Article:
Getting a certification or renewal in Pennsylvania can be difficult enough, but walking into a dispensary and figuring out what’s best for you is the real challenge. There are hundreds of products to choose from, and each one of those products have labels that can read like a foreign language to a cannabis newbie.
We get that even if you’ve enjoyed marijuana throughout your life, you may not be an expert in things like terpenes, cannabinoids other than CBD and THC, and all the other terms and numbers listed. Many patients in the older generation scoff at such labels—weed is weed, right—but understanding what is in the products you’re buying will help you get better relief for the conditions you certified for.
Depending on your individual needs, there is no right or wrong way to shop for medical marijuana. With that said, knowledge is power, so why not follow along as we dissect PA cannabis labels to help you have the best high possible?
Understanding MMJ Labels
Product Name / Strain
This may seem like a no-brainer, but every container of cannabis sold in PA must list the product name / strain. This makes it easy for patients to document products and strains they enjoy so they can ask for them by name or remember the product if it produced a bad experience.
Cultivator / Grow
Every label on products sold in a dispensary is also required to name the company that grew the cannabis. Again, this helps people recognize companies who produce products they enjoy or dislike, even if packaging changes or the company is rebranded.
Cannabinoids are, for the most part, what imparts the medicinal, “euphoric,” and psychotropic effects of marijuana. Every product is required to state the strength of the cannabinoids in either percentage or milligram. You will most likely see a variety of cannabinoids listed, including:
THC is the cannabinoid we all know and love, this cannabinoid is what makes you feel “high.” THC can help alleviate insomnia, pain, nausea, and vomiting. Those who are experienced cannabis users may prefer products with a higher concentration of THC, while those new to medical marijuana should start with a lower concentration and work their way up.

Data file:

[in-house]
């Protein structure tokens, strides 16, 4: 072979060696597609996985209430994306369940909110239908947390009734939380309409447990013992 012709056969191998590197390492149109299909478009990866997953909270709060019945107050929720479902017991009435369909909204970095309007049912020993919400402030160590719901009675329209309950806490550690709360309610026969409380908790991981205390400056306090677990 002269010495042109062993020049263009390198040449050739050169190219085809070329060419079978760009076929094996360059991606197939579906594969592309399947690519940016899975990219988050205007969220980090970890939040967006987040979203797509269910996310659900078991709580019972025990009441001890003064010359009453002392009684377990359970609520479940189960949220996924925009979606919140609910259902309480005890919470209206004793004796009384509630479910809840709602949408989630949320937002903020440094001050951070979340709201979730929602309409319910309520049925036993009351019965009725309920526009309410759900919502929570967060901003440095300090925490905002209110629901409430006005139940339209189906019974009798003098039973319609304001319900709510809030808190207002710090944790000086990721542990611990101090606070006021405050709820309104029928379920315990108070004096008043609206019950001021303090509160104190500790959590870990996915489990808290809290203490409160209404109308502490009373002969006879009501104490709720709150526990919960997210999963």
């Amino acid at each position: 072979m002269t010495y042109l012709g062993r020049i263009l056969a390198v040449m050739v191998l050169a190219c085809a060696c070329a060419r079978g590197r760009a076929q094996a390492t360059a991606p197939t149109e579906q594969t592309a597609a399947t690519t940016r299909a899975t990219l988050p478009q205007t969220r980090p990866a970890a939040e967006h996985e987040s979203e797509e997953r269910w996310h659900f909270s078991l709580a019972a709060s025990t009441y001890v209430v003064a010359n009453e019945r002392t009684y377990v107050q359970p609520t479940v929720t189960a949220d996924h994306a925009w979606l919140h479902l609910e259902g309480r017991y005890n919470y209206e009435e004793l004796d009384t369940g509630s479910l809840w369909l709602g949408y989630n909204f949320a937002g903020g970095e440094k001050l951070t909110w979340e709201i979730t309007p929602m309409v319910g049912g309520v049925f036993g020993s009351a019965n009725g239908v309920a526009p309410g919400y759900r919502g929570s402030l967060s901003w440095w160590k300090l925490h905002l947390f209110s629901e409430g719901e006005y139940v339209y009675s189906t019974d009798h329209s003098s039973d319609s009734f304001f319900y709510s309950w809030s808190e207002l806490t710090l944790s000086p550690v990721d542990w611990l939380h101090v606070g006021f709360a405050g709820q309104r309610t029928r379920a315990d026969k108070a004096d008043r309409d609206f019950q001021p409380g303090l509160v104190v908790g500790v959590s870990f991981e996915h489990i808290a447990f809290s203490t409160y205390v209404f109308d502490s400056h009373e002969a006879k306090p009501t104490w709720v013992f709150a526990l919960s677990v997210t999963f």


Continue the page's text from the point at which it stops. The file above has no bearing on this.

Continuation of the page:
This is a lesser known cannabinoid. It is the inactive and raw form of THC and does not convert to THC unless it is heated. THCa has many of the same medicinal benefits without the high, making it a great option for those who do not want to experience psychotropic effects.
CBD & CBDa
Neither CBD or CBDa will cause psychoactive effects, but these two cannabinoids have powerful medicinal benefits, including the ability to relieve anxiety, decrease inflammation, and more.
Every medical marijuana product must list the concentration or mass of the cannabis it contains. This is vital information because it can help patients understand their perfect dose, as well as how much they need to buy.
An up-and-coming star in the world of medical marijuana, terpenes are a very popular talking point. Terpenes are not exclusive to cannabis. They are organic compounds found in food and plants that give them a recognizable smell and flavor. Besides imparting a nice smell and flavor, terpenes are also the ingredients that correlate most closely with how the product will affect you. Keeping track of terpenes will help you identify the products that are right for you.
Note that not all brands include a terpene breakdown. If this is important to you and the product does not feature them, ask a dispensary consultant or pharmacist to help. You can also contact the brand!
Every product is required to name the testing lab, a licensed and independent lab that checks the marijuana to ensure it is safe. Independent reviews of the product, much like those conducted on food and prescriptions, help ensure you’re consuming something that is safe for your health and wellbeing.
Much like the importance of independent testing, batch numbers can help brands and grows track products to ensure quality and keep track of where they go. If, for whatever reason, a product is recalled, batch numbers ensure that the brand and dispensary know who to contact.
Every product available at a dispensary will also feature several dates, including the date the cannabis was harvested, the date the product was tested, when it was packaged, and the date it should be used by. These dates help demonstrate the freshness of their purchase, but also serve as a reminder to use it before it goes bad. Generally, cannabis is effective within a year of being harvested.
Weed is rarely just weed anymore. Of course, this applies mostly to consumables, like edibles (currently unavailable in PA), sublinguals and tinctures, which are composed of carrier oils, but also to vape cartridges that may contain flavors and sugar.